This is the centercut tromboncini from Row 7 Seeds. While thrilled with the taste and texture, am very disappointed that so much of the fruit is dying on the vine as though it has blossom rot. Is it too crowded, not enough sun, not enough calcium? Anyway, enough are surviving and they are handsome, and the flowers huge and so inviting – not only to bees, I myself would love to turn into Thumbelina and crawl into that
velvety rich interior, waiting for the flower to close
enveloping me as the fruit grows
I wish there were more flores de calabaza, I wish I were back in Oaxaca, at the great market, scooping up handfuls
That sour cream and sumac sauce was left over from Ottolenghi’s turkey and zucchini burgers, from his and Sami Tamimi’s Jerusalem. The burgers lasted for several meals. Here they are, cold, in a lunch plate
the lightly steamed beans are also from the garden, and lurking on the edge of the plate the remains of an eggplant (also from the garden) frittata
eggplants: what a delight it was to discover Ichiban, lurking among the marigolds
long and slender, pendulous and shiny
And talking of delight brings me back to Ross Gay whose poem gave the title to my last blog – A Small Needful Fact. Via the inestimable Maria Popova and her on-line journal Brainpickings I discovered a small book of essayettes by Gay, The Book of Delights. In the Preface he writes about how, finding something delightful one day, he decided to write a delight each day, for a year. He speaks of how the process of writing occasioned “a kind of delight radar. Or maybe it was more like the development of a delight muscle.” I loved reading about how he was arrested by the most unlikely things, how they provoked detailed attention and delight. In my on-again off-again relationship with Buddhism this is certainly one of the most rewarding suggestions i’ve been exposed to: to be alert to the world, the sensuousness of the natural world, and to let things speak, to refrain from talking back. Sometimes I am sympathetic to criticisms that see this as an escape from the real, a retreat from action and engagement, but in fact it is not an either-or situation. As Gay says, “My mother is often on my mind. Racism is often on my mind. Kindness is often on mind. Politics. Pop music. Books. Dreams. Public space. My garden is often on my mind.”
It is that time of year again – the time of the ubiquitous zucchini. It turns up everywhere. In Jeffrey’s ratatouille, each item cooked separately before being combined, and served with a tahini sauce; with butter fish which was on special at Catalina and Jeffrey smoked
It turns up in a salad of left-overs, and in its own glorious salad, just picked, shaved and tossed in lemon juice and olive oil.
Although I’ve been doing little that could be called cultivation in the garden i’ve been lucky in this time of retreat, of folding inwards, of slow breathing that new delights have appeared:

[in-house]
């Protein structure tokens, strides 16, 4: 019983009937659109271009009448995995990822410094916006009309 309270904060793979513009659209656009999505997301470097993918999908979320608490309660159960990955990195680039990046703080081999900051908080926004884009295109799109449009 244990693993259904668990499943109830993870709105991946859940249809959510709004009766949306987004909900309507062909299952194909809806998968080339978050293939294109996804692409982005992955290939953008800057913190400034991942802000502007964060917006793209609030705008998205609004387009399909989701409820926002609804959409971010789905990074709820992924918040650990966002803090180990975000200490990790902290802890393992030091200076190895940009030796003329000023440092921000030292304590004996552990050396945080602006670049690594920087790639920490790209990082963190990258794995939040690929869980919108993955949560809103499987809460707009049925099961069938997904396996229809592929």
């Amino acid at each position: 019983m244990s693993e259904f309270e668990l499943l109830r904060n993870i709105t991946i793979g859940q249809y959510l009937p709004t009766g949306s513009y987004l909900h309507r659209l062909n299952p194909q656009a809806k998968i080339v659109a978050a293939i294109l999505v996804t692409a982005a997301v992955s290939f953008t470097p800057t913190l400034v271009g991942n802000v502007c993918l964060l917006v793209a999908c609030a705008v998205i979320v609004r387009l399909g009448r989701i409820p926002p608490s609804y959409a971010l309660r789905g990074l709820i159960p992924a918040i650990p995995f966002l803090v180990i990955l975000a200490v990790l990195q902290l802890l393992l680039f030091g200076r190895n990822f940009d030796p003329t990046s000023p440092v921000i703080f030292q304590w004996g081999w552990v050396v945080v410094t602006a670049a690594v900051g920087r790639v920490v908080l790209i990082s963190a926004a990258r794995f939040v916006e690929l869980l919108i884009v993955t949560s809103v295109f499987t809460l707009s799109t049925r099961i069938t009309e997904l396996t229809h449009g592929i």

the first Juliet tomatoes
and strawberry figs
and shishito peppers, tossed in olive oil, charred and then salted when hot
But best of all, what we wait for all year, you wait until you can feel the ripeness as you feel the fruit and squeeze gently (sometimes, impatient, not so gently), and twist ever so slightly before it falls into your cupped palm. Spice Zee – It’s an ugly brute of a mutt – a cross between nectarine and plum – so ugly that it cannot be sold, and anyway it would spoil even before it reached the shops.
But what is the point of being a home gardener if you only grow varieties that are bred for commercial use rather than for taste? Best to bite into it over the sink and let it sit in your mouth for a few moments, let the flavor tickle all your taste buds and travel through your body, let the juice trickle over your chin.
It was John Clements who recommended Spice Zee to me, and I thank him for this and for so much else he has done to encourage me, and other San Diegans, in my gardening adventures. He is now horticulture manager of San Diego Botanic Garden, and I do so look forward to visiting, to seeing his innovations, when restrictions ease.
Over a week has passed since I began jotting this blog. Now it is Sunday again, time for a cup of tea and slow read. Tracy sent me a most delightful book by a Savannah friend, I Grew it My Way: How not to Garden by Jane Fishman. She also sent me some clippings from her grandmother’s succulents. These passed along seeds and cuttings — part of gardening life and sociality — are very precious, doubly so in this time of isolation. Sometimes what is passed along is not a literal seed or cutting, but an image or idea threaded into a story. For those who might have followed the fennel saga over several blogs, do take a look at Liz Sisco’s comment at the end of ‘One more day in the history of the U. S. of A.’ Whenever a comment appears at the end of a blog my heart races with pleasure – someone somewhere is reading! When a person I don’t know (I think a friend of Lesley Ruda’s), Fiona from London, wrote, “Today I’m putting up some Greek basil grown from seeds brought back last year from Antiparos island. A small triumph,” the communication felt as gratifying and celebratory as a plant exchange.